Monthly Archives: June 2016

Kids Club Wednesday, June 23

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Because school is out – and most of us have survived so far – we’ve started a new program called Kids Club (put the apostrophe where ye may), in which from 2 – 3 p.m. Tuesday – Thursday we have a program full of whatevers (games, STEAM, etc.) for 6 – 12 year-olds.

I could have been brainy, I could have been sciency, but nope, we made fortune tellers because… why not?

(Through definitive scientific research, i.e. crowdsourcing on Facebook, I discovered that most of my friends called them fortune tellers, while my New England friends grew up calling them cootie catchers.)

Even funnier, I discovered that not only did Mama Bear and Daddio know what they are – I didn’t expect them to – but they both made them when they were younger, in the 19somethings. Coworker J. sent me this link about their history; fascinating!

In other news, today I found a book that may be the Holy Grail for little boys. A three?year-old asked me for a book that had both dinosaurs AND trucks in it, and after a shockingly short amount of searching, I found possibly the most perfect book, in which dinosaurs drive trucks. The end, that’s it, I can now quit my job knowing I’ve found the most perfect book ever.

The oddest sentence I’ve said today (and we still have over 2.5 hours of work left): “No, sir, I’m not going to have dinner with you tonight at the soup kitchen.”

In What’s Annabelle Reading, I finished the scary book to which I alluded in the most recent post: it’s Joe Hill’s The Fireman. Not as scary as NOS4A2but still superscary. Once I finished that, I needed to read something a bit fluffier, so I picked up something I’d been wanting to read for a while and that Sister A loved, too. I’m due for a rewatch.

And this is how I feel about rewatching it, for the 80000th time.

Preschool Storytime, Friday, June 17

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My storytime today was small and full of newbies (children who didn’t know that they were supposed to not behave and parents who didn’t know they were supposed to be on their phones) and we had a great time.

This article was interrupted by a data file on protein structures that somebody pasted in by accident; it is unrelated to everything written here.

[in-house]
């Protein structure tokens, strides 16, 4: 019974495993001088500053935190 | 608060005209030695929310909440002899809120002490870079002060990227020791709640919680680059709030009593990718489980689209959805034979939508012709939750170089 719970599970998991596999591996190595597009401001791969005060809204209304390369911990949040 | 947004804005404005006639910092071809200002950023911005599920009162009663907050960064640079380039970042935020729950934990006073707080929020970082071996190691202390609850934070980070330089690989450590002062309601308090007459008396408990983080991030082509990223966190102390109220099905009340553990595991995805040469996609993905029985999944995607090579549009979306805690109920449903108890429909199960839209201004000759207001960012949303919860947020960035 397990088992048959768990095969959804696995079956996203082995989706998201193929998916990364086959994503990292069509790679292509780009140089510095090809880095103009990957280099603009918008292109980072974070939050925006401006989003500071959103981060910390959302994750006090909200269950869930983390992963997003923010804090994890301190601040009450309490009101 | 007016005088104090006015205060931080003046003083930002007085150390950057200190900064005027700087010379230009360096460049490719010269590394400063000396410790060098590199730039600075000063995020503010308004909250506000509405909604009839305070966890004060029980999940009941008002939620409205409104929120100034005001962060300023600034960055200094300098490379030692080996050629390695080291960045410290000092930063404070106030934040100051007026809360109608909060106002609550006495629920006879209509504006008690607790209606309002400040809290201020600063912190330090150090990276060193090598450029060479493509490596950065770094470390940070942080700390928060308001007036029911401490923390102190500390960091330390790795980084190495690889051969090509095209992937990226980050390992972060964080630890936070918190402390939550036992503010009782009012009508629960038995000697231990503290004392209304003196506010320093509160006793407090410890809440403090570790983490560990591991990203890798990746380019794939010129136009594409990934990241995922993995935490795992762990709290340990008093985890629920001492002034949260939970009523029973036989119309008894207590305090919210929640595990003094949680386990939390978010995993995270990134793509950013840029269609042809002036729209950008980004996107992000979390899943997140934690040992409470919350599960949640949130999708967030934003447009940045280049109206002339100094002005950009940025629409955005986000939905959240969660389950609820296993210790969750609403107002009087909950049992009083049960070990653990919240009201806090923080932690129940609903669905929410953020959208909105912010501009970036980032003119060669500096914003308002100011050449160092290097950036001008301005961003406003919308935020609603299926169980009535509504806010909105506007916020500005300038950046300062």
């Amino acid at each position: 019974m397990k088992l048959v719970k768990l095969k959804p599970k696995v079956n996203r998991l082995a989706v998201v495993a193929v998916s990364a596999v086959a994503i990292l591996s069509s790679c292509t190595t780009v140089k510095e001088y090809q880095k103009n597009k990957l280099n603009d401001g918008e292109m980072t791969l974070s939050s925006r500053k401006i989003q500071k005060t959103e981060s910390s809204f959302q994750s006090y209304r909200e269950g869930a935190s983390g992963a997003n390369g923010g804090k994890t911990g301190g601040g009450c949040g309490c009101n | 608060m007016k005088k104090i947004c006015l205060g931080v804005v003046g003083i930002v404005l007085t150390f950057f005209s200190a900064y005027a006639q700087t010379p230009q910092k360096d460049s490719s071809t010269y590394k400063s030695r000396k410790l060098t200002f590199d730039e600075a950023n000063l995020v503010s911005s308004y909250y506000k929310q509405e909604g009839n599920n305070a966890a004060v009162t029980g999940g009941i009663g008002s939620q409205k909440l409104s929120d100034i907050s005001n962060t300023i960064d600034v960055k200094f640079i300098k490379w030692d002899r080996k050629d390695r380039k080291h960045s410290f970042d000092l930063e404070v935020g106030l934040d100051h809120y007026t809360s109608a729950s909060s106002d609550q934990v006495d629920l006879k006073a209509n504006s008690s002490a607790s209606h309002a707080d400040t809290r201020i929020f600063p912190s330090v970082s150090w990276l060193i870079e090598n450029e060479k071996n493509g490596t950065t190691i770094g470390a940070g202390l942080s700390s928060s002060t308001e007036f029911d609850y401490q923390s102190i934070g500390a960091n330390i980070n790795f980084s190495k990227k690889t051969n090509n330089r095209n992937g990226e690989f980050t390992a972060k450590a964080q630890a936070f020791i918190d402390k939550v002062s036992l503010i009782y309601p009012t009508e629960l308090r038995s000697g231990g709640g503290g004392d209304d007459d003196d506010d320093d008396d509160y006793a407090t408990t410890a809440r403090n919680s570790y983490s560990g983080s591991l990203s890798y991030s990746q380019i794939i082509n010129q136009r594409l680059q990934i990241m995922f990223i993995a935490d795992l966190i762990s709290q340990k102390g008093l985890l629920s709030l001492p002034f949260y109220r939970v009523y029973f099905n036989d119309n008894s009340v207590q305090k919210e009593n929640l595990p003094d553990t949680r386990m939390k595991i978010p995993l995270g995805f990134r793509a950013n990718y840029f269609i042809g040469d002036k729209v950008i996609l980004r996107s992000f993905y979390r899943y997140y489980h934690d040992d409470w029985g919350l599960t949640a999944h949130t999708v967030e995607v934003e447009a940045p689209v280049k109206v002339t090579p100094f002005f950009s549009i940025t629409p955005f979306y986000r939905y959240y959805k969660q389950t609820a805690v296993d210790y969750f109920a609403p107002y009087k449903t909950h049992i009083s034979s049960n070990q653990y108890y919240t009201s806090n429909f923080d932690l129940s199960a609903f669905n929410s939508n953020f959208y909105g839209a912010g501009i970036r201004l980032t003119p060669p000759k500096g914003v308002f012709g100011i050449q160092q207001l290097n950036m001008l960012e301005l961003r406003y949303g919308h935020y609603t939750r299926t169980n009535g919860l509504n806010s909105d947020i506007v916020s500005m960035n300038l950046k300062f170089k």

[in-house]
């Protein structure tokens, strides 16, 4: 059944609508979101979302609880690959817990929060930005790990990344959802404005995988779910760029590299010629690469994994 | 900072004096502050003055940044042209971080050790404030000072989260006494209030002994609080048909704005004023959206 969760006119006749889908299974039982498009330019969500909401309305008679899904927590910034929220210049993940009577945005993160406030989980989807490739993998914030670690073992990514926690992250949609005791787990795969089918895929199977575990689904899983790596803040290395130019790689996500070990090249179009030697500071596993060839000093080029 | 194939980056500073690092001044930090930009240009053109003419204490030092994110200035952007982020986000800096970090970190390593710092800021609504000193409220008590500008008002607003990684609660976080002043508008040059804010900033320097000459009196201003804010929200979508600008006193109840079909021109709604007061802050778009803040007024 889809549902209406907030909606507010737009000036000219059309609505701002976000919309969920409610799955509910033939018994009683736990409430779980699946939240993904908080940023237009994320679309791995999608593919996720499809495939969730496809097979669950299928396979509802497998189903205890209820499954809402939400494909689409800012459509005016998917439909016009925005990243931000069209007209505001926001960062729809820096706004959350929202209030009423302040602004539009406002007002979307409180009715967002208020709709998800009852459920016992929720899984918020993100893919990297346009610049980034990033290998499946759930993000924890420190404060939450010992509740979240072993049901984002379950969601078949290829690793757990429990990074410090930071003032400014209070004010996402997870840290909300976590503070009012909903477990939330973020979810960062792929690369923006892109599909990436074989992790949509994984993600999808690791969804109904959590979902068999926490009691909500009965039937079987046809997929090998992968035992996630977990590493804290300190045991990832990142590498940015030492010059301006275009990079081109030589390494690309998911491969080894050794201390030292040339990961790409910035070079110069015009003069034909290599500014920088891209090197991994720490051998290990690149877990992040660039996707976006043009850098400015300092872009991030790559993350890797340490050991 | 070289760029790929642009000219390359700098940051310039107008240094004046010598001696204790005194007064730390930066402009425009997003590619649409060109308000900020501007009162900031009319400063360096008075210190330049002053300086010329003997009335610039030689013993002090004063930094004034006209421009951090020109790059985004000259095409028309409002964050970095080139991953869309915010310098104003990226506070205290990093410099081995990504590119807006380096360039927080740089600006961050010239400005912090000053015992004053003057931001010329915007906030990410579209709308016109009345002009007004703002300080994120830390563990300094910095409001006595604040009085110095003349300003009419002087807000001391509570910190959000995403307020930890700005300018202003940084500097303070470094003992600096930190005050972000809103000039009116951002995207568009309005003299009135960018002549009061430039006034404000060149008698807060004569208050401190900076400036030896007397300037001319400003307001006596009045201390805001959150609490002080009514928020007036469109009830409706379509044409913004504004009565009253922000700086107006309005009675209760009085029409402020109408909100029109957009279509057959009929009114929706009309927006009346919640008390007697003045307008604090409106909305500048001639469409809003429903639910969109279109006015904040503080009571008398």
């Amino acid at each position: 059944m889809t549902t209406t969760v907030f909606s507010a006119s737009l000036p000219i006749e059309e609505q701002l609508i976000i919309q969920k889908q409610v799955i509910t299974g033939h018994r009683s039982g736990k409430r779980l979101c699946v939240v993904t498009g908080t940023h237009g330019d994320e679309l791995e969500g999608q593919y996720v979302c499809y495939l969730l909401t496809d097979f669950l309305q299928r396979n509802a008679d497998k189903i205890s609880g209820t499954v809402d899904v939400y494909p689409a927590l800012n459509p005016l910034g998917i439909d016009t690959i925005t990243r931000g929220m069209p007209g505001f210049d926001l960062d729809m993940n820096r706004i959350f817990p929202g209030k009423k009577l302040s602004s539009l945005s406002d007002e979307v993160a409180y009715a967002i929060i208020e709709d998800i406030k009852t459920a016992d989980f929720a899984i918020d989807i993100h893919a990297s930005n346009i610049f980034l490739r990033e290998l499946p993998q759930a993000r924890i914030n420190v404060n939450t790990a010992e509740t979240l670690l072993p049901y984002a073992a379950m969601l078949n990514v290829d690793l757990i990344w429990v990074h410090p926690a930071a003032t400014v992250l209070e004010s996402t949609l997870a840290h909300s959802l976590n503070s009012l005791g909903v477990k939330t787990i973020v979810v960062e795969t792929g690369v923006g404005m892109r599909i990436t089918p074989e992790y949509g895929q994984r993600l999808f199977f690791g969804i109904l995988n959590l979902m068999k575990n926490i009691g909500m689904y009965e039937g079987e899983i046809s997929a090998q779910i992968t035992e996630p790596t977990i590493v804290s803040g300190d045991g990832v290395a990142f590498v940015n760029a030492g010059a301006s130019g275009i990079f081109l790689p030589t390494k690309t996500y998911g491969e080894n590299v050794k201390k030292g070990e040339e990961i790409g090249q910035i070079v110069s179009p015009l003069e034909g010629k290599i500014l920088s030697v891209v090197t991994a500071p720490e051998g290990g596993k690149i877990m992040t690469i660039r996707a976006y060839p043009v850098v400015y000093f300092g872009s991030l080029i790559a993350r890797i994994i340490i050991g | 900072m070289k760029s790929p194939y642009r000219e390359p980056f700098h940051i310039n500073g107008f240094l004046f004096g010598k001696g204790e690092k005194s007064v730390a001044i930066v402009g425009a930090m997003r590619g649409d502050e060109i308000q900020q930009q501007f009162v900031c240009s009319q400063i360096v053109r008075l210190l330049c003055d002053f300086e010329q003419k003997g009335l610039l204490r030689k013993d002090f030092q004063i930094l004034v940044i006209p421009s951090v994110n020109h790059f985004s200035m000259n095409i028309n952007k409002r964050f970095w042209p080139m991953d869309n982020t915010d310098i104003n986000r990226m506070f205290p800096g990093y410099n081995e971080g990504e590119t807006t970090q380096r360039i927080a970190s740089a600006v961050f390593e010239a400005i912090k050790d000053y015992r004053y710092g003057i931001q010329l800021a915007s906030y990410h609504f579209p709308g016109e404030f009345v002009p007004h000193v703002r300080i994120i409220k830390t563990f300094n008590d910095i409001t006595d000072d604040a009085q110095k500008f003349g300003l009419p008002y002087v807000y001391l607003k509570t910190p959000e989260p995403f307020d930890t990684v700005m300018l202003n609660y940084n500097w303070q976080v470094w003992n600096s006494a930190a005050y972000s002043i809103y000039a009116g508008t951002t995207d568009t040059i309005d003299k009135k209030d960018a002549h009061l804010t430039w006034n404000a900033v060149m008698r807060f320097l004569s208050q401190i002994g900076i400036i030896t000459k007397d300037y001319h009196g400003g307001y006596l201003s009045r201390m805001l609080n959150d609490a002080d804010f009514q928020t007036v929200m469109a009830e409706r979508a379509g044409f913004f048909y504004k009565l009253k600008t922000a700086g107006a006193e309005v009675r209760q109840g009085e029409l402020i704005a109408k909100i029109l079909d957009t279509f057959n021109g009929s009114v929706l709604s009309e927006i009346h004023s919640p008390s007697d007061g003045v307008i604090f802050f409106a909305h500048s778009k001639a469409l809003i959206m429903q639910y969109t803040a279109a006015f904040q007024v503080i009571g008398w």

The books, which disappeared into the kids’ hands immediately after we finished, were 66% new and all successful. We loved, and I’ll be sure to use again, Duck’s Vacation , an interactive book that had us laughing with every page. It reminded me a lot of one of my (also very meta) childhood favorites. Next, we read Jeff Newman’s Hand Book, and while I was reading it, I asked everyone to make the motions described in the books. This is another one for my regular rotation, that would even work well with toddlers, too. We finished off with The Seals on the Bus, which none of them knew, and it surprised them.

A winner for a Friday, for sure.

Today is the last day of school for our local public school system.

Let us briefly bow our heads in prayer as a long summer stretches before us.

My moment of the day: When a man came and asked me if I could print him out information on a wig store in Chicago, and I had to say no, because we’re the children’s department, but the adult services section down the hall would be happy to help him. (This is not that unusual, the adults asking me for things, but that request was a bit on the odd side. I mean, hey, you want to research wigs, buddy? You go right ahead. You do you.)

In other news, on Wednesday night I ran into my friend J. (Hi, J!), and she had just come from seeing a sneak preview of The BFG. She said it was great. How could it not be, right, with Spielberg directing? Thanks for the heads up, J. Can’t wait to see it, too!

In What’s Annabelle Reading, I read The Royal We again. Shut up. I love it. It’s so un-fluffy and the characters so well-developed and charming and it’s so, so much more than just “Will and Kate if Kate were American.” I can’t help it.

I don’t often talk about what I’m currently reading, but right now I’m reading the scariest book of the year, bar none. Can’t wait to finish it.

Today’s Double Facepalm

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The past few days I’ve been on a reorganizing kick for the board books. I’ve put the main authors together (Eric Carle, Tomie de Paola, Leslie Patricelli, etc.), and they’ve each gotten their own cubbyhole in an attempt to make finding their books easier, since they’re probably the most-requested board book authors.

Today, doing the actual book moving, the board book room was a mess. Books here, books there, books everywhere, piles and piles and piles. (Not unlike this moment from Clueless, except with books.) And that was the precise moment that a nanny came in, looked at the mess, and asked me, “Oh, do you have the board book of ‘The Wheels on the Bus?’ ”

I knew we did; I know our collection well. Yet I wanted to respond, “Lady, are you kidding? You took a second to see the state that this room is in, so obviously you have registered the towering piles of books around me. Do you really think I could find it right this very second?” But of course I didn’t say that. I just put on my best customer service smile  and said that I’d try to find it for her as soon as I could. But then she said it didn’t matter and grabbed a few books at random anyway.